This article guides individuals interested in learning about the demographics and current housing market of San Francisco, one of the most popular metropolitan areas in California and the United States.
With its vibrant culture, diverse population, and thriving economy, San Francisco has been a hub for homeowners and renters looking for opportunities in one of the country's most dynamic real estate markets. This overview will take a closer look at some of the key features that define the San Francisco housing market.
We will explore factors such as demographic trends among residents, seasonal changes in the market, and critical challenges and opportunities faced by those looking to invest in or manage properties in this city.
San Francisco is home to some of the world's most desirable real estate, and properties maintain their value over time. San Francisco consistently ranks as one of the country's most expensive places to live. San Francisco's market was overheated in 2021 and early 2022. However, according to an October 2022 Compass report, most homeowners' mortgages are held at historically low rates. In addition, new listing numbers are down, and substantial employment stays constant in the city.
These factors contribute to a market correction and adjustment period, with real estate in San Francisco expected to hold long-term value. The city is decorated with charming hills, picturesque cable cars, and stunning Victorian architecture and built upon a solid real estate foundation. San Francisco remains an attractive place to live and continues attracting national and international real estate investment.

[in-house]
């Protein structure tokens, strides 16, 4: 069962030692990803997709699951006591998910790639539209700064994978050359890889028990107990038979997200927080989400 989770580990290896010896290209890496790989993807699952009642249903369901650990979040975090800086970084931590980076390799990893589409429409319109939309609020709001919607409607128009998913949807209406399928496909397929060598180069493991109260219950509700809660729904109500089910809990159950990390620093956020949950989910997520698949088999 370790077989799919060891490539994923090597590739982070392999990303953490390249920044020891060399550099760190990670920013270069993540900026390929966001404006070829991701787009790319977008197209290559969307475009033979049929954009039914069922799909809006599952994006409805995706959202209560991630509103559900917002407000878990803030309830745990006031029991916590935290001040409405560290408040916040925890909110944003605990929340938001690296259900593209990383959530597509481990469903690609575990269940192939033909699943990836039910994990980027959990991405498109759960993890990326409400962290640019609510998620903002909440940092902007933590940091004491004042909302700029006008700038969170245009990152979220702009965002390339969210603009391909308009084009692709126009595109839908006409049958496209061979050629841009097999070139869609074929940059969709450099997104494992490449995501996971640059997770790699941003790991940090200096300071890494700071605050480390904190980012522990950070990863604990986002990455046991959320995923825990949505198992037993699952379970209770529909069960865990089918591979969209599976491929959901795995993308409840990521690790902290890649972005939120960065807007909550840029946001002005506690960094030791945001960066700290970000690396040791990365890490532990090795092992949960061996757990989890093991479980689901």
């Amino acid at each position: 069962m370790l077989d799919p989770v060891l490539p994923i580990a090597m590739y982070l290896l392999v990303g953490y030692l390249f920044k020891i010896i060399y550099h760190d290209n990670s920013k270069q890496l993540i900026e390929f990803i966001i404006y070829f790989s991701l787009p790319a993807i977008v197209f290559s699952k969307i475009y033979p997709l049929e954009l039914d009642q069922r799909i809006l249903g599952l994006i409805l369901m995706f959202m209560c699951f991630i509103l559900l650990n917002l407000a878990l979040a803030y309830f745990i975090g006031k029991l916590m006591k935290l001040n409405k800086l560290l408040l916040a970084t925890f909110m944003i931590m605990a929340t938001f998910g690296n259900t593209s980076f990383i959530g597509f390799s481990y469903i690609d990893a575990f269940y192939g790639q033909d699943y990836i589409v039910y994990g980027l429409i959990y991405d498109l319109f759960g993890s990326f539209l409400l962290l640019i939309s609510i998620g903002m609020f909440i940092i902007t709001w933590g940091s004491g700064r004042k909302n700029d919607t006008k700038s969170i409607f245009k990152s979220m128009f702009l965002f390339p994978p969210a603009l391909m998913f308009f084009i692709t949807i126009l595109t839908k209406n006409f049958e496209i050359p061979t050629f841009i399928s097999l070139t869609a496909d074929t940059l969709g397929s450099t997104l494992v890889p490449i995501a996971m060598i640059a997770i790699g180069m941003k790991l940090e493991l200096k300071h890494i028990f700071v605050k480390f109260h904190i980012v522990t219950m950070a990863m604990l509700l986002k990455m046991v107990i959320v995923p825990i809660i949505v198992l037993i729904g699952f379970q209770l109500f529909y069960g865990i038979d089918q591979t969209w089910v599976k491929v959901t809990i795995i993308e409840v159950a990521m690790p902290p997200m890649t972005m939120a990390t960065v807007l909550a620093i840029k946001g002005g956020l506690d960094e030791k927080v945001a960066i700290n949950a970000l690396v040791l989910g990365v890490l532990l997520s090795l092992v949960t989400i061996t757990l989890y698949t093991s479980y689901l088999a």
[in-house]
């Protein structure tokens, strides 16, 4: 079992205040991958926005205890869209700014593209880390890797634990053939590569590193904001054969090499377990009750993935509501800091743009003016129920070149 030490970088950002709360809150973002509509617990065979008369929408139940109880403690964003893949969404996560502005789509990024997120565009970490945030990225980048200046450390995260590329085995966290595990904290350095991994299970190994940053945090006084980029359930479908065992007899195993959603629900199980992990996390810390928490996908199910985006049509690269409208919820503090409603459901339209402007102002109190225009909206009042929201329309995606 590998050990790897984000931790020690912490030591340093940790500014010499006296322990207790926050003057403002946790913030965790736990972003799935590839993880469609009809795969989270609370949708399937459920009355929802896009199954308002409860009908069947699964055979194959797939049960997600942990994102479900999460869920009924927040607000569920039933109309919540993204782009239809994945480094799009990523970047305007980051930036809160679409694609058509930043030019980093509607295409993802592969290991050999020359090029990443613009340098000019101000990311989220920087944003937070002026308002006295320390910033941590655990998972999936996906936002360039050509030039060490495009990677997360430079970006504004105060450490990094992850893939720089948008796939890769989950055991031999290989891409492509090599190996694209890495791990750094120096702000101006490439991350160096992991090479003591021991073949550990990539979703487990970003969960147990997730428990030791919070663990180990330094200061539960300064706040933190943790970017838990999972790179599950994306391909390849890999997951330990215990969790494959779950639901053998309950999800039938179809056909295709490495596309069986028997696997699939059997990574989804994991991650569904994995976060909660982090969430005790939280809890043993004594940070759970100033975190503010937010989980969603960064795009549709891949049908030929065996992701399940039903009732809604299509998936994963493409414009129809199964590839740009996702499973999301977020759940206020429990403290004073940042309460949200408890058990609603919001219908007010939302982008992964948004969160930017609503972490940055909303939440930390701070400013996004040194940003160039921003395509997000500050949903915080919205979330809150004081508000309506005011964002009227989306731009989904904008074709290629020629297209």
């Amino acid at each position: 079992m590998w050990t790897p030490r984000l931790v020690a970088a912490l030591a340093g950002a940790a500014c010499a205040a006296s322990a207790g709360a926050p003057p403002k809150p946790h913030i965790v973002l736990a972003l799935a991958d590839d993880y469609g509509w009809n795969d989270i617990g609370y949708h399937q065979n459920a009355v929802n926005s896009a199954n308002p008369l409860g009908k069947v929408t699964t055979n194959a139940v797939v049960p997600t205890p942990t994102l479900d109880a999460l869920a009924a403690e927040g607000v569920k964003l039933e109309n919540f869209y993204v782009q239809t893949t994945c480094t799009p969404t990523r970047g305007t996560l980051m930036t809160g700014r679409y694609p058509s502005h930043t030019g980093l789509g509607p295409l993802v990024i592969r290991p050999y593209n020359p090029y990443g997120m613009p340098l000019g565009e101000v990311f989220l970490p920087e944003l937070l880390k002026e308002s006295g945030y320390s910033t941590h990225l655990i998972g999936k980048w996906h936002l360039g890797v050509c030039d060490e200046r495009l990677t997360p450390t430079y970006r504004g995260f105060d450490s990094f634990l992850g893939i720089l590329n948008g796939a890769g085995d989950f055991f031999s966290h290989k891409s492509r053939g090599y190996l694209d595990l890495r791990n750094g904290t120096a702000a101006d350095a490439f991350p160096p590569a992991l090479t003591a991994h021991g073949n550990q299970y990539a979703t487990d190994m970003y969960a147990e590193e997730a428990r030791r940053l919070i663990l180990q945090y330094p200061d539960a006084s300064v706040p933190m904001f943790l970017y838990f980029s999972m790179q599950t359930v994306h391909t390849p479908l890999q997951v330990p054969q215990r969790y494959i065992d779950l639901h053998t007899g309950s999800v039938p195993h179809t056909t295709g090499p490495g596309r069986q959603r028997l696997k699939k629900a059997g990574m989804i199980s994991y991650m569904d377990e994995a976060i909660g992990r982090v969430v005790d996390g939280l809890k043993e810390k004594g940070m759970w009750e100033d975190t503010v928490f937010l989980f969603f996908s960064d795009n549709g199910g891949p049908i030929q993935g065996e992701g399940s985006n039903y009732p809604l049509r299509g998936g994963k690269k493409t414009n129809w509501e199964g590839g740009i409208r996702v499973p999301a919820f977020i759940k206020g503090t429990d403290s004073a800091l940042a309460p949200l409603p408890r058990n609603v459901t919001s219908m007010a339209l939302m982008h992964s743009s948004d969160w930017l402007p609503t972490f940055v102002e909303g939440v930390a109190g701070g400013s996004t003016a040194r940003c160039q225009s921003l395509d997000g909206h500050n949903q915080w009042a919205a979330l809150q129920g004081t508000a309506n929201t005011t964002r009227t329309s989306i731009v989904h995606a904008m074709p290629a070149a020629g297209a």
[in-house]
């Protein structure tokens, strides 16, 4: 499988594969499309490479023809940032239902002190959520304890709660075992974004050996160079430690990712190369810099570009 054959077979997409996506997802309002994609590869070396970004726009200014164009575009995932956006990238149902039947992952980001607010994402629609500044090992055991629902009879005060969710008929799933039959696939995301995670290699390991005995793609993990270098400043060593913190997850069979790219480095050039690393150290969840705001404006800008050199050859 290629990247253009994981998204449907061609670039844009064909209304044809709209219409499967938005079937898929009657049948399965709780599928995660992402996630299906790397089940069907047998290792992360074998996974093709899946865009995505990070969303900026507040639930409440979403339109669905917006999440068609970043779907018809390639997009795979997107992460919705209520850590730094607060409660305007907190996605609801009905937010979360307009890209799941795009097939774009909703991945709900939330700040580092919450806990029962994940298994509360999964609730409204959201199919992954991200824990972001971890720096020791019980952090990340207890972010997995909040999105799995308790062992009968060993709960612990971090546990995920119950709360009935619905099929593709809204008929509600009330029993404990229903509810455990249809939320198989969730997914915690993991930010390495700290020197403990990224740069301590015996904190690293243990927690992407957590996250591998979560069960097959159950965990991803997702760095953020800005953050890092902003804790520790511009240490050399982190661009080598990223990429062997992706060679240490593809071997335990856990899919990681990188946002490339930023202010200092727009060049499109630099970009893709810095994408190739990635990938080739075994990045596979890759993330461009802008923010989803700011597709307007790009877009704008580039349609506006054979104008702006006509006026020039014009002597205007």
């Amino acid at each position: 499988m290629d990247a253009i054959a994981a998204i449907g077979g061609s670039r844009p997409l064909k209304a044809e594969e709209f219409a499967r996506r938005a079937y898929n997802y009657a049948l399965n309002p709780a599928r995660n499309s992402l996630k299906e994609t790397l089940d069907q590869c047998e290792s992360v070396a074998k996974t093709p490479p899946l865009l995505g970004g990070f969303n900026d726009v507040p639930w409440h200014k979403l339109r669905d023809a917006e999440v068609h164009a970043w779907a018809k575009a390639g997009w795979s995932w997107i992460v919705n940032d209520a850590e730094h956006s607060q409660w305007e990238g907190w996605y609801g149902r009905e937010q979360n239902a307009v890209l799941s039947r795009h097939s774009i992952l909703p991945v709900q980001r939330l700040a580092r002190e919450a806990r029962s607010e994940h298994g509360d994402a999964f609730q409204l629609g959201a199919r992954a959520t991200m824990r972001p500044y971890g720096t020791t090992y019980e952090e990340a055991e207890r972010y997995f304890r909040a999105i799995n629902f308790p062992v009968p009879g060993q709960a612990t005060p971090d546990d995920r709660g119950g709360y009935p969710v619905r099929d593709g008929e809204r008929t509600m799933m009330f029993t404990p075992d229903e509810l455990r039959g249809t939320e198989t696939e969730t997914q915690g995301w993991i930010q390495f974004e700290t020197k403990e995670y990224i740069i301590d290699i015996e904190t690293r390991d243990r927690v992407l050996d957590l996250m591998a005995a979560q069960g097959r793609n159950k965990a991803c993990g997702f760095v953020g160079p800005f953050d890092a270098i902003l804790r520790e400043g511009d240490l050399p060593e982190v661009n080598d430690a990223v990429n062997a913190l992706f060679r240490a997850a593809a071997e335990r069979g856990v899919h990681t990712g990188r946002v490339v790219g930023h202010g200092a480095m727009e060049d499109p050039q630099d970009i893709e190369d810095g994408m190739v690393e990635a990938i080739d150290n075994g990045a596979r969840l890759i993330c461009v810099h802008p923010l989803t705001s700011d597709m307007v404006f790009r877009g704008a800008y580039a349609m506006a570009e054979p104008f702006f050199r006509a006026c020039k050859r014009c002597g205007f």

According to the U.S. Census Bureau, the San Francisco-Oakland-Berkeley Metro area has the 12th most populous metro in the U.S., with a population of roughly 4.7 million. The city is known for its diverse and eclectic residents, many of whom have flocked to the area in search of opportunities in tech, business, and other industries. According to SoFi demographics for the San Francisco market, the median income is $112,449, and the median age is 38.2 years. In addition, 58.1% of San Franciscans are college educated, 37.6% are homeowners, and 41.7% are married.